Wheat cultivation in Africa at risk of fungal disease

Sifelani Tsiko
Agric, Environment & Innovations Editor

A new and fast spreading fungus that attacks a wide range of wheat types could place up to 75 percent of the area under wheat cultivation in Africa at risk in future, according to a new study.

A global study led by the Technical University of Munich (TUM) shows that the fungus – Magnaporthe oryzae, commonly known as wheat blast disease, is now penetrating countries that were previously untouched in parts of East and southern Africa.

Experts say the fungus can destroy entire wheat fields and its spores can cross continents, being carried by wind over long distances.

Another FAO report suggests that all wheat varieties planted in Asia and Africa were susceptible to the new strain.

According to the TUM researchers, South America, southern Africa and Asia will be the regions most affected by the future spread of the disease.

“Up to 75 percent of the area under wheat cultivation in Africa and South America could be at risk in the future. According to the predictions, wheat blast will also continue to spread in countries that were previously only slightly impacted, including Argentina, Zambia and Bangladesh.

“The fungus is also penetrating countries that were previously untouched,” the report noted.

Wheat is a global staple food crop and has a cultivation area of 222 million hectares and a harvest volume of 779 million tonnes.

Experts say like all plant species, it is also struggling with diseases that are spreading more rapidly compared to a few years ago because of climate change.

“The affected regions are among the areas most severely impacted by the direct consequences of climate change,” the researchers said. “Food insecurity is already a significant challenge in these areas and the demand for wheat continues to rise, especially in urban areas.”

Migratory Pests and Biosecurity Control director, Mr Shingirai Nyamutukwa told The Herald that there were no reports of the disease in the country.

“We have not yet seen the disease in Zimbabwe. In Zambia it was reported, but it was mainly during summer wheat production under rain-fed conditions,” he said.

“As a department we continue to strengthen wheat blast disease screening, surveillance and management. Inspection of wheat grain and seed at the entry point is critical for us.”

The chief Government entomologist said strengthening the country’s diagnostic capacity to detect the presence of the pathogen and to inform the decision to return affected consignments protects the country from introducing such pathogens.

According to Mr Nyamutukwa, awareness raising was important so that would-be importers avoid sourcing from infected areas.

The disease was first reported in Parana state of Brazil in 1985 and has over the years spread to Bolivia, Paraguay and Argentina.

Outside of South America, wheat blast incidences were recorded for the first time in Asia in 2016, in Zambian wheat fields in 2018 and in east Africa more recently.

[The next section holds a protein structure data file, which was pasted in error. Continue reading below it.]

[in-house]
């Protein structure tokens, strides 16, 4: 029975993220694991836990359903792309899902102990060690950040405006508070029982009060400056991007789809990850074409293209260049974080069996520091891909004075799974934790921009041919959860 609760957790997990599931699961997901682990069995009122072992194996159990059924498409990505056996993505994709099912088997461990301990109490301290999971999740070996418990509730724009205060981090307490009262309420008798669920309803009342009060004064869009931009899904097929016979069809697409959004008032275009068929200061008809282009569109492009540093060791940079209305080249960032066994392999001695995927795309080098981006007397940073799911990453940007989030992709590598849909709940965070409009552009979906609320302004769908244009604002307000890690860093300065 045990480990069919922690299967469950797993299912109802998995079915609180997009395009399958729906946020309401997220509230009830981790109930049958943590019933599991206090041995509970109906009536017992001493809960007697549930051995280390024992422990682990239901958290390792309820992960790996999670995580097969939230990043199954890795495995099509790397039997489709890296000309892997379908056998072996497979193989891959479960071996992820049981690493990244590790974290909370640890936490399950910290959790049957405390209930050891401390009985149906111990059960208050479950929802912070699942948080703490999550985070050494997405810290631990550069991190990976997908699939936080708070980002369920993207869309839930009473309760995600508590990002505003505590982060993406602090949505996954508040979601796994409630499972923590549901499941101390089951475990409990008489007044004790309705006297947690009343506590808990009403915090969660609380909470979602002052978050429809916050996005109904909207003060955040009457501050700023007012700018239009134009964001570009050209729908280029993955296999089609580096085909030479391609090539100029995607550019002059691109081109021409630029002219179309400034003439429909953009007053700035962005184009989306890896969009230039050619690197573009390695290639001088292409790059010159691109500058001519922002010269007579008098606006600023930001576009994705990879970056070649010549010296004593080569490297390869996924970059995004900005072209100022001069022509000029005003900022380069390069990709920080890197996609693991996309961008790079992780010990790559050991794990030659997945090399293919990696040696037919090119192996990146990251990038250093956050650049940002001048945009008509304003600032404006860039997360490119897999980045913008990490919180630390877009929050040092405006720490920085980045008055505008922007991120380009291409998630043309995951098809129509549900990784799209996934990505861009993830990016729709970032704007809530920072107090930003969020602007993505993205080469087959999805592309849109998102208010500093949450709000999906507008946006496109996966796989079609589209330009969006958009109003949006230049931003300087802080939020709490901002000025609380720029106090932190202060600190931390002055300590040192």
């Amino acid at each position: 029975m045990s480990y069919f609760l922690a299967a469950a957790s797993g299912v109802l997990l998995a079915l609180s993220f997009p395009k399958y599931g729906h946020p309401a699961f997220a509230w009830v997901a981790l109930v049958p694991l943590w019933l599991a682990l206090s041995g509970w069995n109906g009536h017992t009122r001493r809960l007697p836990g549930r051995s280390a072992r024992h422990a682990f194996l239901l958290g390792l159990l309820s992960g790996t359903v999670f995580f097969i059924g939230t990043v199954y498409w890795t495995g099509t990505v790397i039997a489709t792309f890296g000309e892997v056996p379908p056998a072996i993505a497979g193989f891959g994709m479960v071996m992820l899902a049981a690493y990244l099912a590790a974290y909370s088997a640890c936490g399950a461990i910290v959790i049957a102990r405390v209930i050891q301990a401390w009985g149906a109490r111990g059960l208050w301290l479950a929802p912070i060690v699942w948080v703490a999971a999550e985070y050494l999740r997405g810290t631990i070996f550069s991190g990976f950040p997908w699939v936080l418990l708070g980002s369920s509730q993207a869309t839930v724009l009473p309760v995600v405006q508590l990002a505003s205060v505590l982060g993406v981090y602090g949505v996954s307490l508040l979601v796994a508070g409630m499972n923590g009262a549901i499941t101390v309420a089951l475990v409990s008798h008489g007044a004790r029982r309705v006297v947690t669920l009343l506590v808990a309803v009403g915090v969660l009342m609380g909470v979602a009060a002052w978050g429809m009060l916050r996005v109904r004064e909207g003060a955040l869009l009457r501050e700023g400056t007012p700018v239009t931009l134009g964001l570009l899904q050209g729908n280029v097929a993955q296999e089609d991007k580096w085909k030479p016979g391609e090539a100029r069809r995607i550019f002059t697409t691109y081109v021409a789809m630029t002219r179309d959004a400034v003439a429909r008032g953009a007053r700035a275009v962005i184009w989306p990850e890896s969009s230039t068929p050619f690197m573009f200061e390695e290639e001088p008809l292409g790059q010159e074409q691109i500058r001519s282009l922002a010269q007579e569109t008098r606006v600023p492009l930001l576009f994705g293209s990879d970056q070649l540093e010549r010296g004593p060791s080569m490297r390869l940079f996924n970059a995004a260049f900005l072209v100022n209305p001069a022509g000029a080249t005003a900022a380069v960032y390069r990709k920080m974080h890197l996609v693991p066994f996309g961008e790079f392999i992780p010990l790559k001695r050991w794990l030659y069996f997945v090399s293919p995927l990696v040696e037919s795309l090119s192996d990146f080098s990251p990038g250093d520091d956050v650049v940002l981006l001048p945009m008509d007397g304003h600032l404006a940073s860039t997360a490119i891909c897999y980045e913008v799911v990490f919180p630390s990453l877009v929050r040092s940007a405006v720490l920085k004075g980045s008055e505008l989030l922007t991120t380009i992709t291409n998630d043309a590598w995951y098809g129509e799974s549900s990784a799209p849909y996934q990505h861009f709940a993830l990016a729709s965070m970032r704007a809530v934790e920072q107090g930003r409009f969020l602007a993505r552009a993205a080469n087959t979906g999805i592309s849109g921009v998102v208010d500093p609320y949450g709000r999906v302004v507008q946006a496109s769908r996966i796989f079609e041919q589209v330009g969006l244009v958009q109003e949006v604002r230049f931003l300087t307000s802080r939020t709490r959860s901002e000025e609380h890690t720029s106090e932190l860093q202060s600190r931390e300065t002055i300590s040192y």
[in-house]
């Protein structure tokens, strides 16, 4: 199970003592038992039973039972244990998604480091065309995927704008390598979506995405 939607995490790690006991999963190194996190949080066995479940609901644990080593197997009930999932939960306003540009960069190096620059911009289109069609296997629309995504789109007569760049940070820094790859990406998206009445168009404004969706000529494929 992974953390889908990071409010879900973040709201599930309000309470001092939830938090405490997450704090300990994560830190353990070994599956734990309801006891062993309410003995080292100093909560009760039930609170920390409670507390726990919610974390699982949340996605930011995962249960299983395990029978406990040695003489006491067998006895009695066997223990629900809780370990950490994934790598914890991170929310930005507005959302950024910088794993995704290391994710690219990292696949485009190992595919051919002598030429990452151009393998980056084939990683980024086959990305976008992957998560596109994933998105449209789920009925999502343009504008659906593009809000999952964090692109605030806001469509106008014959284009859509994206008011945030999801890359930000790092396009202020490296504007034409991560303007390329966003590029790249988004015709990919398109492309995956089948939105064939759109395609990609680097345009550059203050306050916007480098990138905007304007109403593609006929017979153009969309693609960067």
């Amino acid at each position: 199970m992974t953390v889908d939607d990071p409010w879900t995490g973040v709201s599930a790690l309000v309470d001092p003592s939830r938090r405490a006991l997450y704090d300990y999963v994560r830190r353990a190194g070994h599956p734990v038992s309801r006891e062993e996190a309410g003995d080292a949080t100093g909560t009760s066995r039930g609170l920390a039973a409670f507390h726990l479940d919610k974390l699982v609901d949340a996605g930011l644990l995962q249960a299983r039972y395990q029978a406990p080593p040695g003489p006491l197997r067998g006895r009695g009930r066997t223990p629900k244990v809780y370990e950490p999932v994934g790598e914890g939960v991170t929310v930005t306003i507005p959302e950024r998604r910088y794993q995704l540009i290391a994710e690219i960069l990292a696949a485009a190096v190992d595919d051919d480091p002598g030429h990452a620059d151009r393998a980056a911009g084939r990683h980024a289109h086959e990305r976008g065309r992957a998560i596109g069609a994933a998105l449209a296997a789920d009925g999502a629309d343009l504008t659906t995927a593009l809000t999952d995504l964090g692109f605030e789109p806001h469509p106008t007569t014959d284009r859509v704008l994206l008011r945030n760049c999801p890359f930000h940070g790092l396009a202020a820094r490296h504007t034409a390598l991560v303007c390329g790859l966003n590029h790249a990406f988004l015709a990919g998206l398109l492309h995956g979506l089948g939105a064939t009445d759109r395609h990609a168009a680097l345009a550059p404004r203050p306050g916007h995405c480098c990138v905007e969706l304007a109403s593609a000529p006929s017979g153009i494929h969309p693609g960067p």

Early this year, the Zambia Agriculture Research Institute (ZARI), in collaboration with CIMMYT and other partners, organised a training workshop for regional plant experts drawn from the southern African region to mitigate the impact of this potential plant pandemic.

“Wheat blast is a devastating disease that requires concerted efforts to effectively manage it and halt further spread. The disease is new to Africa, so developing capacity amongst country partners before the disease spreads more widely is critical,” a top Zambian wheat breeder said.

In 2023, Zimbabwe recorded its highest wheat yield in years, producing 467 905 tonnes of wheat compared to 375 000 tonnes obtained in the previous season.

The harvest surpassed the national requirement of 360 000 tonnes, helping the country to become wheat self-sufficient.

Zimbabwe is one of the two African countries, together with Ethiopia, that are wheat self-sufficient and have been food secure on cereals for the past four seasons before a drought struck in the last season.

Wheat breeders say another important strategy against future yield losses is breeding resistant wheat varieties.

The adoption of wheat blast-resistant varieties could be helpful in mitigating the effect of wheat blast.

Crop simulation models used by a global team of agricultural scientists to simulate wheat production up to 2050 showed large wheat yield reductions due to climate change for Africa and South Asia, where food security is already a problem, a CIMMYT report said.

Experts warned that wheat yields could decline by 15 percent in African countries and 16 percent in South Asian countries by mid-century.

Several factors, including temperature, water deficit and water access were identified as major causes of declines in wheat yields globally.

A 2021 FAO report revealed that Africa spends US$85 billion annually on food imports, of which 15 percent are for wheat imports alone.

Africa’s wheat import bill has been increasing over the past two decades at a rate of nine percent per year due to population growth, urbanisation, and less consumption of coarse grains.

Various African countries, including Zimbabwe, are now on drive to enhance wheat production and food security.

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